Management Human Relations Works of Chester Barnard, John French, Bertram Raven, Daniel Feldman, Robert Tannenbaum and Fred Massarik

Topics: Decision making, Decision theory, Decision making software Pages: 6 (2105 words) Published: November 11, 2011
Marlon Wijesekara
PA 642 Fall 2010
Final Paper
During trying economic times, it is important to study how to organizations could be restructured for them to become more efficient; to accomplish more with less. As MPA students, we will be faced with such decisions in our professional careers; to combine, allocate and restructure our organizations to become more effective. In this paper, I will use three hypothetical fire stations which would be consolidated into one using the concepts from the Human Relations frame. I will mainly focus on the executive functions of the Fire Station and give more weight into explaining what my recommendations are to the executive to make this consolidated fire station more effective. I have specifically used the works of Chester Barnard, John French, Bertram Raven, Daniel Feldman, Robert Tannenbaum and Fred Massarik to build an argument for my scenario.

The concepts of authority and power are couple of the major components that need to be addressed in this scenario. Without establishing proper authority and defining power, it is impossible for an organization to be functional. In the interest of Authority, my first recommendation is as follows; There will be only one fire chief who is selected by seniority. The remaining two chiefs will be given ranks below the chief according to their seniority. Barnard argued that Management's authority rested in its ability to persuade rather than to command. He also emphasized that legitimate management authority is derived from the functional skills and not the hierarchical position. I am assuming that the more years you are with the Fire Station, the more functional skills that one gains. By selecting the Fire Chief and the Deputy Fire Chiefs according to their seniority would help them persuade their subordinates due to their high functional skills. According to Barnard, authority also rests on clear communication between the principal and the agent. He goes onto state that " since the efficiency of organization is affected by the degree to which individuals assent to orders, denying the authority of an organization communication is a threat to the interests of all individuals who derive a net advantage from their connection with the organization, unless the orders are unacceptable to them also." A subordinate would only accept an order only if he understands the communication and when he believes that it is not inconsistent with the overall goal of the Fire Station. I recommend that the subordinates are given a clear channel of communication with their immediate superiors to make sure they understand the directives given to them.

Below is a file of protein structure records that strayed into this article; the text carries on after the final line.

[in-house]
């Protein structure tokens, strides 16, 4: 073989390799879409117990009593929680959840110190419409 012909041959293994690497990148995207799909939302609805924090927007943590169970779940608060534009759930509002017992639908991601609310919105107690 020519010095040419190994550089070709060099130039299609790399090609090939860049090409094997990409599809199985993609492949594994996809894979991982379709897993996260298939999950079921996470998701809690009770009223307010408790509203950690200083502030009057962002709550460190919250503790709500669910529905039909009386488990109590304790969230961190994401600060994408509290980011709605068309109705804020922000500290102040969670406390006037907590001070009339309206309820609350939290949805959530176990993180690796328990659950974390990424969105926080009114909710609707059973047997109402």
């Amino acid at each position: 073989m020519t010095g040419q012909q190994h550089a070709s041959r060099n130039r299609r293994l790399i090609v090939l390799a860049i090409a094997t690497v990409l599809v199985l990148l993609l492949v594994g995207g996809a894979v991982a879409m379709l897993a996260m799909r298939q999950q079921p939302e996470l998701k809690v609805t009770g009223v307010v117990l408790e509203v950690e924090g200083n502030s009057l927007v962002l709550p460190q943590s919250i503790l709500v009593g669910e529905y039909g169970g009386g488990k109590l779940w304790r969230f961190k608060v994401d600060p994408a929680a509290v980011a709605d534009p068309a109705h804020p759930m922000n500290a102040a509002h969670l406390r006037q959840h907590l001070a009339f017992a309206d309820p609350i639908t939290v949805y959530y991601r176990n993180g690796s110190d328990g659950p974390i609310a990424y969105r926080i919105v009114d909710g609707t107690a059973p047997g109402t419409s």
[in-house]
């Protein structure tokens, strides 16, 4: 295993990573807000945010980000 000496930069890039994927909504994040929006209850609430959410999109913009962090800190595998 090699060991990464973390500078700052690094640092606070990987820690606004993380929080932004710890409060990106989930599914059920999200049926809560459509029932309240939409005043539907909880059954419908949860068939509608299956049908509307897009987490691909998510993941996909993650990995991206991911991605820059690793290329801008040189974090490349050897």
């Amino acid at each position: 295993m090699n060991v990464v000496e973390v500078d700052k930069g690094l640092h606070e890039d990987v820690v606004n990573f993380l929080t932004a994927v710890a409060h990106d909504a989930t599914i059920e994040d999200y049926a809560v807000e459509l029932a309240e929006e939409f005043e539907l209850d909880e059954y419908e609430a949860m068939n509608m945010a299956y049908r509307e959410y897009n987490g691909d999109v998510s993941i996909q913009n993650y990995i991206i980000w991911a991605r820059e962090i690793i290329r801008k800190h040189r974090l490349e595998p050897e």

In order for the superior to become an effective leader, he must also exert influence and persuade subordinates. This is important in making the fire station cohesive and to make sure the organizational goals and mission is executed. The concept of "power" is quite complex and differs greatly depending on the context. Authors John French and Bertram Raven discusses this phenomenon thoroughly and gives the reader an insight into how this complex relationship operates. Power and influence is extremely important for my scenario of the fire station. I recommend that a well defined and hierarchical organizational structure is crucial to deliver effective service during an emergency. Subordinates must be clearly debriefed and given clear instructions on how to operate during an emergency; otherwise there will be chaos. To have this strong hierarchical structure, power is and influence is the key. French and Raven explains power and influence as a relationship between two agents; the agent who exerts power and the recipient of that influence who behavior is targeted to be modified or changed.

How legitimate is this new authority structure? Will it be accepted by the subordinates? According to French and Raven, legitimate power of superiors derives from internalized values in subordinates which dictate that the...
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